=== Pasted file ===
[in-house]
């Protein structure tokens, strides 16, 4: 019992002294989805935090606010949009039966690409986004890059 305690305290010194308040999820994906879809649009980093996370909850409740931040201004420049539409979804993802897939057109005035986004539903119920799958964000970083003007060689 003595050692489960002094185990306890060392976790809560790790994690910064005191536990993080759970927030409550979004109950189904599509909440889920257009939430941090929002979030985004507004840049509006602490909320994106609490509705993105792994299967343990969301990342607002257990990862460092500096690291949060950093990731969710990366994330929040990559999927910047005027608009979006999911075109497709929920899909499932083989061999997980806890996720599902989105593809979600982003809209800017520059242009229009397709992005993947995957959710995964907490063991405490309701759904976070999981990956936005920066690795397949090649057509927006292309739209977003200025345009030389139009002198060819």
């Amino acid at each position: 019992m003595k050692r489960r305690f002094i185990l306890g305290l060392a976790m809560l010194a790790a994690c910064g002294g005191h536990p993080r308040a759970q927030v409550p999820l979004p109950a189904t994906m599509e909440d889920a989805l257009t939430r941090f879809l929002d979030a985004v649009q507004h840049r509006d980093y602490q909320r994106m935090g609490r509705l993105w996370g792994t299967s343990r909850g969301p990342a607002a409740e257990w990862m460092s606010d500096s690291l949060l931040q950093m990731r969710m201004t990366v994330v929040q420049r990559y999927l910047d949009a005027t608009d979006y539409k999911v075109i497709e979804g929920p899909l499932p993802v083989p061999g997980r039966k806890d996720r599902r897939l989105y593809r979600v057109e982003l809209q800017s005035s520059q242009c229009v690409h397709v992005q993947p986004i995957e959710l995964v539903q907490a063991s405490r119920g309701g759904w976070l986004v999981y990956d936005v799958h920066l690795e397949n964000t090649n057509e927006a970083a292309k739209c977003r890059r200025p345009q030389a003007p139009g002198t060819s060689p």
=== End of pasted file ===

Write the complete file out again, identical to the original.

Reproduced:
[in-house]
């Protein structure tokens, strides 16, 4: 019992002294989805935090606010949009039966690409986004890059 305690305290010194308040999820994906879809649009980093996370909850409740931040201004420049539409979804993802897939057109005035986004539903119920799958964000970083003007060689 003595050692489960002094185990306890060392976790809560790790994690910064005191536990993080759970927030409550979004109950189904599509909440889920257009939430941090929002979030985004507004840049509006602490909320994106609490509705993105792994299967343990969301990342607002257990990862460092500096690291949060950093990731969710990366994330929040990559999927910047005027608009979006999911075109497709929920899909499932083989061999997980806890996720599902989105593809979600982003809209800017520059242009229009397709992005993947995957959710995964907490063991405490309701759904976070999981990956936005920066690795397949090649057509927006292309739209977003200025345009030389139009002198060819």
């Amino acid at each position: 019992m003595k050692r489960r305690f002094i185990l306890g305290l060392a976790m809560l010194a790790a994690c910064g002294g005191h536990p993080r308040a759970q927030v409550p999820l979004p109950a189904t994906m599509e909440d889920a989805l257009t939430r941090f879809l929002d979030a985004v649009q507004h840049r509006d980093y602490q909320r994106m935090g609490r509705l993105w996370g792994t299967s343990r909850g969301p990342a607002a409740e257990w990862m460092s606010d500096s690291l949060l931040q950093m990731r969710m201004t990366v994330v929040q420049r990559y999927l910047d949009a005027t608009d979006y539409k999911v075109i497709e979804g929920p899909l499932p993802v083989p061999g997980r039966k806890d996720r599902r897939l989105y593809r979600v057109e982003l809209q800017s005035s520059q242009c229009v690409h397709v992005q993947p986004i995957e959710l995964v539903q907490a063991s405490r119920g309701g759904w976070l986004v999981y990956d936005v799958h920066l690795e397949n964000t090649n057509e927006a970083a292309k739209c977003r890059r200025p345009q030389a003007p139009g002198t060819s060689p």